Is it better to know why I miscarried?
A few weeks ago I shared that I was expecting for the sixth time, and that I had three miscarriages in the past. Unfortunately, in the meantime, I lost this most recent baby, too. That makes four total miscarriages for me. As horribly sad as that is, I have learned something very important though, through it all. What I’ve learned is that it is sometimes better to NOT know why the loss happened. At least for me.
When I thought miscarriages didn’t happen to people like me.
I first was pregnant in 2007, and it all came so easily. We got pregnant quickly, and started making plans to do a completely natural pregnancy. My wish to do things as conservatively as possible led us to a wonderful midwife and birthing center in Florida where we were living at the time. She was so supportive and was always very patient to answer all of my first time mommy questions and help allay my fears. We had our first visit with her when I was eight weeks and I remember her trying to find the baby’s heartbeat using her Doppler, and when she couldn’t find anything, at first I felt very nervous, but then she assured me that it was really early to find a heartbeat that way. She promised we try again at 12 weeks and so I went home, full of promise and believing all was going well.
Twelve weeks came around, things were still looking good, and we tried the Doppler again, with no results. But again, our midwife didn’t show any visible signs of being concerned, but she did offer to get us an ultrasound to make sure that all was ok. Still living in a place of hopeful innocence, and believing that “things like that” (aka bad things) didn’t happen to “people like us” (yeah, not sure what that meant) we declined and figured that our sixteen week appointment would come and we’d hear a perfect heartbeat, with no trouble.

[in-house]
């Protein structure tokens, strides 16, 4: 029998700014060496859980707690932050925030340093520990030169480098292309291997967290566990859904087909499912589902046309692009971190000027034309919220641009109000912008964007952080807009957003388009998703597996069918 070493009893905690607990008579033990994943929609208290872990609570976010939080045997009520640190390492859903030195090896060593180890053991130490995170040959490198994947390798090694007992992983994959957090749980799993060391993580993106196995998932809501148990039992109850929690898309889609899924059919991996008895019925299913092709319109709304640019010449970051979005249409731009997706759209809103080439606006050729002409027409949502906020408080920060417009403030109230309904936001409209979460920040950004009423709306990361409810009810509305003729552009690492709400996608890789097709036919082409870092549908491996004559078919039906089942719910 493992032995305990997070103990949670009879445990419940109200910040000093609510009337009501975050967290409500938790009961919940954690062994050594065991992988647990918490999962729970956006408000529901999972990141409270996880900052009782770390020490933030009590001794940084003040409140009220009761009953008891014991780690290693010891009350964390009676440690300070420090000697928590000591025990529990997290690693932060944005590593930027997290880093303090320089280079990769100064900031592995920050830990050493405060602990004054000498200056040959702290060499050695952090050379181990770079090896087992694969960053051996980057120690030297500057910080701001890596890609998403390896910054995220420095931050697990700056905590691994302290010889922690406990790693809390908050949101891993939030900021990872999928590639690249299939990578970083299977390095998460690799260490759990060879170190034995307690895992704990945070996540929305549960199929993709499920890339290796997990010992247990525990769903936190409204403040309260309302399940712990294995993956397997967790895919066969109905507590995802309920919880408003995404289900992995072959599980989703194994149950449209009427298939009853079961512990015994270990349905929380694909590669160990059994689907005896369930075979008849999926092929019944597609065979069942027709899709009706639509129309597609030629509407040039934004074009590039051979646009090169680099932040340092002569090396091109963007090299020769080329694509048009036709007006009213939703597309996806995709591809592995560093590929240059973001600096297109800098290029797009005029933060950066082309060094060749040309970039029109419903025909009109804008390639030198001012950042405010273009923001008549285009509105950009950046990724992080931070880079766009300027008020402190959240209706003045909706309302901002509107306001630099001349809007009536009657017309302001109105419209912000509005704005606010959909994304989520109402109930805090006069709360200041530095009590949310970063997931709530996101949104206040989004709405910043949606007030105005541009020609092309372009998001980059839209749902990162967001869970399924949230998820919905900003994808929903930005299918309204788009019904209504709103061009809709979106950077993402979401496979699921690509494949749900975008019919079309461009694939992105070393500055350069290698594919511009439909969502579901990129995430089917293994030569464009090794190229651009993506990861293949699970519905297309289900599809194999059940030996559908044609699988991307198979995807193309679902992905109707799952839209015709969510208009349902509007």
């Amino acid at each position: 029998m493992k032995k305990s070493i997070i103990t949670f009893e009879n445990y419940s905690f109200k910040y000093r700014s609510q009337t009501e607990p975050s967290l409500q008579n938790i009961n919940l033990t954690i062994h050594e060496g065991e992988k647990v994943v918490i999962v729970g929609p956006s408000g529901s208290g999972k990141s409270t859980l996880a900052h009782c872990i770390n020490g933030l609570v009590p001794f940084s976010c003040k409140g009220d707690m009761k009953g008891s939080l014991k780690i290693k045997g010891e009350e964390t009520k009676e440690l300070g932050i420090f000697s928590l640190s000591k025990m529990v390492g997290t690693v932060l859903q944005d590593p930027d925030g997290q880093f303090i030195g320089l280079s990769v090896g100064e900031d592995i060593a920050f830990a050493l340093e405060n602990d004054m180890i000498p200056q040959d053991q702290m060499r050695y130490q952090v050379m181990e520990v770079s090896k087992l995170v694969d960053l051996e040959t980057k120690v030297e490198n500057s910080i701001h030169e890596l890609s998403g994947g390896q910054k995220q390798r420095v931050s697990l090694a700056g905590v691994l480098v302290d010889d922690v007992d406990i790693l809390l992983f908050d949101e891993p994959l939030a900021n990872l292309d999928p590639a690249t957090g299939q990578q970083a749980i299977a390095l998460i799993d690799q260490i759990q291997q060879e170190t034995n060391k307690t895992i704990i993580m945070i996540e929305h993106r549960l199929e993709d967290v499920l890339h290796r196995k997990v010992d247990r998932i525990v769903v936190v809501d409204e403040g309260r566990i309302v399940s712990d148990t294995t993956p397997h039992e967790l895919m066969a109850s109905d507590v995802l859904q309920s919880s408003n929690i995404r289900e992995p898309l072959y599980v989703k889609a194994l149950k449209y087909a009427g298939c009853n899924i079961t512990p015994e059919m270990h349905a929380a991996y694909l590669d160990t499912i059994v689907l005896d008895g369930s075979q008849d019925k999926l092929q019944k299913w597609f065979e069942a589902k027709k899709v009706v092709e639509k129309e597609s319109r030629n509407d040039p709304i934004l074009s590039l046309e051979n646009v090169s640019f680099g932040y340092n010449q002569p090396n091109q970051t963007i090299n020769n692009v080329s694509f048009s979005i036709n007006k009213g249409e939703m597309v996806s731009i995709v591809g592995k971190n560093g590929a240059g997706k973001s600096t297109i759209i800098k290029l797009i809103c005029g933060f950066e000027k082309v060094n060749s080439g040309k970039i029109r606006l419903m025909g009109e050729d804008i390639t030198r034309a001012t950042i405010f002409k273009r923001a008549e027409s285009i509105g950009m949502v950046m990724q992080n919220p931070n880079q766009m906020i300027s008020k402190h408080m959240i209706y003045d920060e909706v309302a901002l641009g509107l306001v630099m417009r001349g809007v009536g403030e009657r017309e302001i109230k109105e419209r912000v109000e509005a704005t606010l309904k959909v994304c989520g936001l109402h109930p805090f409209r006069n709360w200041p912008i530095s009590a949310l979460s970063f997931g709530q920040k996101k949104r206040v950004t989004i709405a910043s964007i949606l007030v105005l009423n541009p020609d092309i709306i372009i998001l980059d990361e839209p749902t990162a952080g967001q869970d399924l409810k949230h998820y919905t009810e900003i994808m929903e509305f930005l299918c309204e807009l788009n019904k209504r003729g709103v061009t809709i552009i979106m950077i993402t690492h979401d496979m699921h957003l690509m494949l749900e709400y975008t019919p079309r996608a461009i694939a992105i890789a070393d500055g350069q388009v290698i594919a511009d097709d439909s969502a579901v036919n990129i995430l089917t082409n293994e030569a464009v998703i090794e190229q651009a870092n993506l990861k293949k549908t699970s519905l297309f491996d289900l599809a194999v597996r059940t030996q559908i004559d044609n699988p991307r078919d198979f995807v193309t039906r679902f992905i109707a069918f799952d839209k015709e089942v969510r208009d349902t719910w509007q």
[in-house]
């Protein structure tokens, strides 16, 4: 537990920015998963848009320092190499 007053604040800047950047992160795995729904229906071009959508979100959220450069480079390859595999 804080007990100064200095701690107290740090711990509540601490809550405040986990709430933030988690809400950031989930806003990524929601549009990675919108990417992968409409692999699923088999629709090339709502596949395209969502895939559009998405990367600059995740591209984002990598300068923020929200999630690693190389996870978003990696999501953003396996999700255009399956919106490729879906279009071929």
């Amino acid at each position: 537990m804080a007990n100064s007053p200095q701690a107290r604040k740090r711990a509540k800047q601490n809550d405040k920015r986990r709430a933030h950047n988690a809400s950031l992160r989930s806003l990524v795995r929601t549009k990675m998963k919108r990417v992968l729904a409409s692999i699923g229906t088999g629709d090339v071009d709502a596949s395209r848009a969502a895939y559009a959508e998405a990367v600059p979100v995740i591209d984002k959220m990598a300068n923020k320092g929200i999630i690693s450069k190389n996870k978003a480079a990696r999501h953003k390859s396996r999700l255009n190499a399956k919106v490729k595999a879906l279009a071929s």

We never made it to the appointment, because on a date for our wedding anniversary, I began to spot in the middle of dinner. It wasn’t much though, so after calling the midwife, we took her advice and headed to the emergency room to get things checked out “just in case.” I truthfully had no clue that there would be anything other than a healthy baby when I saw that ultrasound screen. Even when the ultrasound tech wouldn’t let us see the screen, and then reluctantly showed it to us, I didn’t realize that the baby was DRAMATICALLY too small to be 16 weeks, I still was holding out hope that we were just having a little spotting and I’d have to take it easy. So when the doctor came in and told me that my baby had died eight weeks before, I was thunderstruck. I could not figure out how, or why. Why had my body kept pretending that things were ok?
The hospital sent me home and said to contact my midwife. In stunned disbelief we went home, and in the morning spoke with the midwife who told us that we could wait it out or see if my former OB/GYN would do a d&c. When I called to find out my options from the OB/GYN he told me that he would not see me until after my miscarriage ended and that my midwife “needed to finish what she had started.”
I couldn’t believe how calloused that he was. It was one of the more painful moments of that experience. We decided to wait it out, but after two more weeks of nothing happening, and another trip to the ER in a neighboring city with the on call doctor sending me home after telling me not to waste their time, I couldn’t emotionally take it anymore.
So under my midwife’s guidance, we undertook an herbal protocol to induce the eventual miscarriage and I finished the miscarriage at our local hospital once it was finally underway. The local hospital was very kind and I was thankful that they were there with me, because I was so scared, and I needed someone to tell me I would be ok.